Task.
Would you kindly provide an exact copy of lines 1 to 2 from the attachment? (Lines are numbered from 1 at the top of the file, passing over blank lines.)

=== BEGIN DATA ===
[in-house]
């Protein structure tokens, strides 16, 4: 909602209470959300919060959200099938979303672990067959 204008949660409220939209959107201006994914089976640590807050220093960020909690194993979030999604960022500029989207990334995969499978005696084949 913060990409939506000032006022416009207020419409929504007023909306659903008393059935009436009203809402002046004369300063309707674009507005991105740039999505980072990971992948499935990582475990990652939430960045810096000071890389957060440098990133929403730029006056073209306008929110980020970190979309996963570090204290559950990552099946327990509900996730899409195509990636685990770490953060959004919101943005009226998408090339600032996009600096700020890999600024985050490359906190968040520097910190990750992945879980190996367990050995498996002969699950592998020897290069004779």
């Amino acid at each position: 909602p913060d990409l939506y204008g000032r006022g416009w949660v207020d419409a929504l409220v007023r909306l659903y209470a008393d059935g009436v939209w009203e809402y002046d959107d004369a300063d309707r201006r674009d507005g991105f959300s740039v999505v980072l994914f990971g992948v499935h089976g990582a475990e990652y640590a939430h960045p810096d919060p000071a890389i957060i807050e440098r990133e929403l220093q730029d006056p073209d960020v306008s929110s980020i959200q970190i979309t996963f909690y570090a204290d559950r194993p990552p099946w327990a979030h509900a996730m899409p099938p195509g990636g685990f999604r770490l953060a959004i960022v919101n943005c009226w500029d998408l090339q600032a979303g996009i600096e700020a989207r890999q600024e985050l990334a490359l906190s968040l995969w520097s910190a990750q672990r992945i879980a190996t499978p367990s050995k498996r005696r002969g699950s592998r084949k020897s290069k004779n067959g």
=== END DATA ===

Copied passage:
[in-house]
């Protein structure tokens, strides 16, 4: 909602209470959300919060959200099938979303672990067959 204008949660409220939209959107201006994914089976640590807050220093960020909690194993979030999604960022500029989207990334995969499978005696084949 913060990409939506000032006022416009207020419409929504007023909306659903008393059935009436009203809402002046004369300063309707674009507005991105740039999505980072990971992948499935990582475990990652939430960045810096000071890389957060440098990133929403730029006056073209306008929110980020970190979309996963570090204290559950990552099946327990509900996730899409195509990636685990770490953060959004919101943005009226998408090339600032996009600096700020890999600024985050490359906190968040520097910190990750992945879980190996367990050995498996002969699950592998020897290069004779």